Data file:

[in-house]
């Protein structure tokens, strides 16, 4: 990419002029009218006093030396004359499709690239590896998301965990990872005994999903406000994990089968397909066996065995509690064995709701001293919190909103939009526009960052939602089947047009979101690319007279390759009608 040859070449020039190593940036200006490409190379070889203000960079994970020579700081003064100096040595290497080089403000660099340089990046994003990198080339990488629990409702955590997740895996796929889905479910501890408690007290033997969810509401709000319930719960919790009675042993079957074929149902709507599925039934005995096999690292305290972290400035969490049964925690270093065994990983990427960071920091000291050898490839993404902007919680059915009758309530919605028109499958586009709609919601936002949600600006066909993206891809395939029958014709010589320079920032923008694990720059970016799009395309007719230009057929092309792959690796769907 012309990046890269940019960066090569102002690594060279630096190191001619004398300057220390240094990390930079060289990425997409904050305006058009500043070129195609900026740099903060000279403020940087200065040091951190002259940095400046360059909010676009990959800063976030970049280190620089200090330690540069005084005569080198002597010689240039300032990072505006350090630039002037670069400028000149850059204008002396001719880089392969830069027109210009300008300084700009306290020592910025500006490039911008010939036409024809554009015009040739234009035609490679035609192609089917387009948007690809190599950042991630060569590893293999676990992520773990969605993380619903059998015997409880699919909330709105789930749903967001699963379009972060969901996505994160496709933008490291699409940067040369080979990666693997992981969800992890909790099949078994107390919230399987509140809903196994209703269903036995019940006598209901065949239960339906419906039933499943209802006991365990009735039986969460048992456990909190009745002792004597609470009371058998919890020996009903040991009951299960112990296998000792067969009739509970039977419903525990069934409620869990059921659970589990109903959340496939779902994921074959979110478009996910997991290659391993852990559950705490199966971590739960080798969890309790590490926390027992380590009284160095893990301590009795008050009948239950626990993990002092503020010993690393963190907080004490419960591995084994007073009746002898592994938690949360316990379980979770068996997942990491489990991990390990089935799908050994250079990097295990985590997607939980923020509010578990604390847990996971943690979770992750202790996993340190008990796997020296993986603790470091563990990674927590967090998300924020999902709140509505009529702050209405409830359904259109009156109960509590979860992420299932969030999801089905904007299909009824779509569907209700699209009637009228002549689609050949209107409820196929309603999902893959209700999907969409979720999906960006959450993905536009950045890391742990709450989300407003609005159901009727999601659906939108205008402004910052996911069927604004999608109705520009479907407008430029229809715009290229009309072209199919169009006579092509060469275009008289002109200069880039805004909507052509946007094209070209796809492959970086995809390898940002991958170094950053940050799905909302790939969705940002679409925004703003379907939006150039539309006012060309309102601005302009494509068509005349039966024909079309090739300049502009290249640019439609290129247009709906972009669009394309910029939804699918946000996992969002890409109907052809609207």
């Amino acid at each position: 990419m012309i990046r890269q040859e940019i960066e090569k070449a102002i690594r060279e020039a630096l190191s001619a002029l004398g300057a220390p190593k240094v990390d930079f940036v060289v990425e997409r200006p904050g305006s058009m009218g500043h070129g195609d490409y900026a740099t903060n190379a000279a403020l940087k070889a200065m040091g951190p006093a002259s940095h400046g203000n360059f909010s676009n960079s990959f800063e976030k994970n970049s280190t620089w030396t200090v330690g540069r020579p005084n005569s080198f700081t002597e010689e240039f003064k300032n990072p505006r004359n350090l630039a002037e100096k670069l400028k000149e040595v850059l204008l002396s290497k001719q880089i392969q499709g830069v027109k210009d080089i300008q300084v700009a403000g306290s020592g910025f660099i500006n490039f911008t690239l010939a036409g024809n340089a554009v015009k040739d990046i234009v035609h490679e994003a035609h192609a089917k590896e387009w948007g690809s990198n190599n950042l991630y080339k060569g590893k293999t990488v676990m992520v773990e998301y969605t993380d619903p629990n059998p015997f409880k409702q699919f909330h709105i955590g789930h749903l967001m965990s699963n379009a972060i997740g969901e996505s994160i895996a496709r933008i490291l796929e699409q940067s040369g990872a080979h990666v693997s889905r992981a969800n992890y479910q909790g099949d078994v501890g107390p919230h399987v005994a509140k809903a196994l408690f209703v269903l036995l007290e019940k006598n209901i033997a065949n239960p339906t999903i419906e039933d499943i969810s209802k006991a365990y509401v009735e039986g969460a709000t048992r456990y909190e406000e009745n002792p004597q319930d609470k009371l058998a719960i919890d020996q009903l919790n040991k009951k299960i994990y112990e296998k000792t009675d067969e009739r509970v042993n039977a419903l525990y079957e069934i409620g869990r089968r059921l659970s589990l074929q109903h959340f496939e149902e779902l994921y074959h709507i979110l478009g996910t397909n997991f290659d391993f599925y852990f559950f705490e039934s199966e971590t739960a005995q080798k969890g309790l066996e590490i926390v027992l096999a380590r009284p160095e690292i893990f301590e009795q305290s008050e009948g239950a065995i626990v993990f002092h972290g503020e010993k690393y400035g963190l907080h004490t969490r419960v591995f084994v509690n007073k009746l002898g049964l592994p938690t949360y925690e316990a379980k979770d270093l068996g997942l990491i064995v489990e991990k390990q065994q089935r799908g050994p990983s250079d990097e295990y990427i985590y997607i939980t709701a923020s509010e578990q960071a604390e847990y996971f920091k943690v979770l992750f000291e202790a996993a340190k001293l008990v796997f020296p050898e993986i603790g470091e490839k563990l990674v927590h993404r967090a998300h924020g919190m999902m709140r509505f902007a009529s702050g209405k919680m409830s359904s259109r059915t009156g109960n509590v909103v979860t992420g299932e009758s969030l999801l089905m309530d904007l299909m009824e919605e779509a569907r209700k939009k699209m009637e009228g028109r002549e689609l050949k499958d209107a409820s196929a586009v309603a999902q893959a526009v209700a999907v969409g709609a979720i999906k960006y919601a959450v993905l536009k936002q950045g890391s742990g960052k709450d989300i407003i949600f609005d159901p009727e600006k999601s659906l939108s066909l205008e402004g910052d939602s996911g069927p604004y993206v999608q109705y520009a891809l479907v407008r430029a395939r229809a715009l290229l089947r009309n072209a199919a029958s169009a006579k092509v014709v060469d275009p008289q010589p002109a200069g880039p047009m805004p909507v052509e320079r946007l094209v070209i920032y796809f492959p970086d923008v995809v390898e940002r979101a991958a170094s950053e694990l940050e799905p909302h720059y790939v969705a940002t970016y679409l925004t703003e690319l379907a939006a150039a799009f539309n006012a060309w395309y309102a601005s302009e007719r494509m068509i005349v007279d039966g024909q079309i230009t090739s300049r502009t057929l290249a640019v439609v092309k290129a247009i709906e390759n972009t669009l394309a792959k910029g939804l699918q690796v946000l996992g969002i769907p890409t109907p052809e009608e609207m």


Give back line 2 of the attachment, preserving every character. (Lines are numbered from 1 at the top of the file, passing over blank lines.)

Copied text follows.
């Protein structure tokens, strides 16, 4: 990419002029009218006093030396004359499709690239590896998301965990990872005994999903406000994990089968397909066996065995509690064995709701001293919190909103939009526009960052939602089947047009979101690319007279390759009608 040859070449020039190593940036200006490409190379070889203000960079994970020579700081003064100096040595290497080089403000660099340089990046994003990198080339990488629990409702955590997740895996796929889905479910501890408690007290033997969810509401709000319930719960919790009675042993079957074929149902709507599925039934005995096999690292305290972290400035969490049964925690270093065994990983990427960071920091000291050898490839993404902007919680059915009758309530919605028109499958586009709609919601936002949600600006066909993206891809395939029958014709010589320079920032923008694990720059970016799009395309007719230009057929092309792959690796769907 012309990046890269940019960066090569102002690594060279630096190191001619004398300057220390240094990390930079060289990425997409904050305006058009500043070129195609900026740099903060000279403020940087200065040091951190002259940095400046360059909010676009990959800063976030970049280190620089200090330690540069005084005569080198002597010689240039300032990072505006350090630039002037670069400028000149850059204008002396001719880089392969830069027109210009300008300084700009306290020592910025500006490039911008010939036409024809554009015009040739234009035609490679035609192609089917387009948007690809190599950042991630060569590893293999676990992520773990969605993380619903059998015997409880699919909330709105789930749903967001699963379009972060969901996505994160496709933008490291699409940067040369080979990666693997992981969800992890909790099949078994107390919230399987509140809903196994209703269903036995019940006598209901065949239960339906419906039933499943209802006991365990009735039986969460048992456990909190009745002792004597609470009371058998919890020996009903040991009951299960112990296998000792067969009739509970039977419903525990069934409620869990059921659970589990109903959340496939779902994921074959979110478009996910997991290659391993852990559950705490199966971590739960080798969890309790590490926390027992380590009284160095893990301590009795008050009948239950626990993990002092503020010993690393963190907080004490419960591995084994007073009746002898592994938690949360316990379980979770068996997942990491489990991990390990089935799908050994250079990097295990985590997607939980923020509010578990604390847990996971943690979770992750202790996993340190008990796997020296993986603790470091563990990674927590967090998300924020999902709140509505009529702050209405409830359904259109009156109960509590979860992420299932969030999801089905904007299909009824779509569907209700699209009637009228002549689609050949209107409820196929309603999902893959209700999907969409979720999906960006959450993905536009950045890391742990709450989300407003609005159901009727999601659906939108205008402004910052996911069927604004999608109705520009479907407008430029229809715009290229009309072209199919169009006579092509060469275009008289002109200069880039805004909507052509946007094209070209796809492959970086995809390898940002991958170094950053940050799905909302790939969705940002679409925004703003379907939006150039539309006012060309309102601005302009494509068509005349039966024909079309090739300049502009290249640019439609290129247009709906972009669009394309910029939804699918946000996992969002890409109907052809609207």